Paris Pâtisseries :: Best of the Rest
Every week, I give you guys a couple nice pastries to savor. What’s crazy is that, while I’m back in the States at the moment, I have so many Parisian sweets photographed that I could offer-up at least double that. Sadly, some of the pieces aren’t as “interesting” as I might like, and of the others that are, some of the photo shoots went slightly awry. Maybe the salesgirl jammed her finger into the side of the pastry without me noticing, maybe a piece got damaged in transit, or maybe the pastry was just generally lame. Yet, even when I was sure I couldn’t make a full shoot out a patisserie, I always did close-ups. I knew they’d come in handy eventually.
So today’s the day when I show you some of the coolest shots you’d never otherwise see (btw – you can click on them to see them huge and in hi-res). It’s a little bit of everything: Ladurée, Mulot, Hermé, LPdR, Marletti, Larher, Pain de Sucre, Caffet, Hévin, and more. While my Top 17 and Light & Pastry entries feastured some of the Best of the Best, let’s think of these as a certain, uh . . . Best of the Rest . . .
The above and below is literally from the first shoot I did when I got to Paris – Ladurée’s macaron cassis-violette. It was just a test-run with my camera, so I didn’t produce enough of the “right” shots for a full entry. Some fun photos nonetheless.
The following came from Hugo & Victor’s Victor Pamplemouse tarte. I remember seeing the preview of the first of these come through on my camera’s LCD and going, “Holy ****!” I knew it would be awesome once I got it into my computer on up here on the blog. I think you can see why I believe H&V makes magic.
Carl Marletti does not make “shy” feuilles or pate sucrée. Get ready for an incredibly complex taste experience at his shop. These deep, dark reddish-brown layers taste every bit as earthy as they look. Aren’t they incredible?
This is one of my favorite garnish shots ever – from Pain de Sucre’s something (sadly, I forget the name). Honestly, I thought the pastry itself was “not the best” anyway.
Such a tragedy that I can’t show you the full Entre Deux from LPdR, but here are two beautiful cross-sections. The issue is that every time I bought it, it came out of their kitchen damaged. Too delicate but insanely tasty. It will definitely be one of the first to get a review when I return to Paris.
Check out this flourish of meringue on Pascal Caffet’s Tarte Citron. Beautiful, n’est-ce pas?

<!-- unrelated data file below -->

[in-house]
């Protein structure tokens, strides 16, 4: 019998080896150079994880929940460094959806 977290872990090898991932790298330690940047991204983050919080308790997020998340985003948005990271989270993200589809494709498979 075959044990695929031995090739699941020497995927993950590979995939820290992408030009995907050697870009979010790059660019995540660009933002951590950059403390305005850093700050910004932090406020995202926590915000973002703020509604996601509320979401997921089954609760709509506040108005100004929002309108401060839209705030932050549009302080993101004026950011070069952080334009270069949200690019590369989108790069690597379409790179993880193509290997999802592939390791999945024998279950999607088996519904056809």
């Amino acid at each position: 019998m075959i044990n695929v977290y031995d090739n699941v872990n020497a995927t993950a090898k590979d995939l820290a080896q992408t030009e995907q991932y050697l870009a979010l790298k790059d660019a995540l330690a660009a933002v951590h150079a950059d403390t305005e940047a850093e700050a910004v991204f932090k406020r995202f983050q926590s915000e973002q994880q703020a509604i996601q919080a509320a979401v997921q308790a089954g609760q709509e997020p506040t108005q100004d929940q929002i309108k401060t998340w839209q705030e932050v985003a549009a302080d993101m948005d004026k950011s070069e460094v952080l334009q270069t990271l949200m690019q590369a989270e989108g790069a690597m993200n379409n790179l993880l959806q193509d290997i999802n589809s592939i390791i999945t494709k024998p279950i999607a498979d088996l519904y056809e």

I must have purchased Ladurée’s Fraisier Pistache at least a half-dozen times, and I always wound up with a mangled one. A real shame, as it’s one of my favorite pastries in the city! Look how delicate it is. The flavor and texture are even more fantastic than you can imagine. I swear to God that, if you ever ate one, you’d reflexively punch the next person to serve you strawberry shortcake (btw – sorry, grandma). It’s just that good and makes anything vaguely comparable taste like a culinary travesty.
And here we are again with Hugo & Victor. This time it’s the Hugo Myrtille. A perfect crowning blueberry and some oozing deliciousness from the cross-section.
Scrumtrulescent is certainly the best adjective to describe Ladurée’s Religieuse Violette. It’s so delicious. Were it not for the botched/cracking fondant on it, I’d show off the whole thing. I hope Ladurée really tightens quality control one day. As I’ve said many times before, their flavors, textures and designs are the stuff of dreams, but the construction can be incredibly disappointing. Don’t get me wrong, they’re nowhere near as bad as Blé Sucré or Gerard Mulot, who often look amateurish at their best . . . but still!
Speaking of Gerard Mulot, I wouldn’t waste a whole entry showing this piece of crap off, but the cross-section is pretty cool.
This is the surface of Hugo & Victor’s chocolate tarte. It’s a ******* masterpiece!
Masmoudi makes some of the coolest mini Tunisian pastries. Sadly, I do not have the name of this little one, but it’s a gem that couldn’t have been more than 4cm across.
Yet again, here’s a cool garnish from Pain de Surce. The first shot is particularly cool because, if you click on it and look close, you can see not only my camera in the reflection, but also the windows in front of which I did all my shots + the beautiful blue midday July sky. It’s like a little time machine for me.
Pierre Hermé can do amazingly ornate work, and he can be incredibly chaste, as he is here with a simple 2 candied lemon-peel garnish to his tarte citron.
And the last piece is another Hermé – his Plentitude. There’s just this single fragment of white chocolate in a sea of milk chocolate pieces, arranged about a dome of yet more chocolate! It’s clearly racial allegory 😉
So there you go . . . a ton of fun shots from around Paris. I still can’t believe that not only did I eat all of these, but that this represents only 5% of all the pieces I had. I got so fat. So now it’s slightly less than 3 months until I get back to Paris, and I’m in the midst of losing the 28lbs. I’ve needed to drop before that return. Specifically, I’m 15lbs. down after 6 weeks, so I should hit my goal and still have a month of “breathing room”.
But these next few months are going to be a challenge, because I’ve been saving some of the most awesome pastries for you guys! And now I have to do all the blog entries for them. Starting in just 3 weeks, you’re going to begin seeing some of the most beautiful and/or delicious work I came across. As soon as you see me whip out Ladurée’s Tarte Abricot Pistache, know that we’re “in the zone”.
Feel entitled to enjoy pastries like this all the time? Then follow Paris Patisseries on Facebook. That’s where you can keep up with my latest pastry adventures and see extra goodies deemed too awesome for the blog.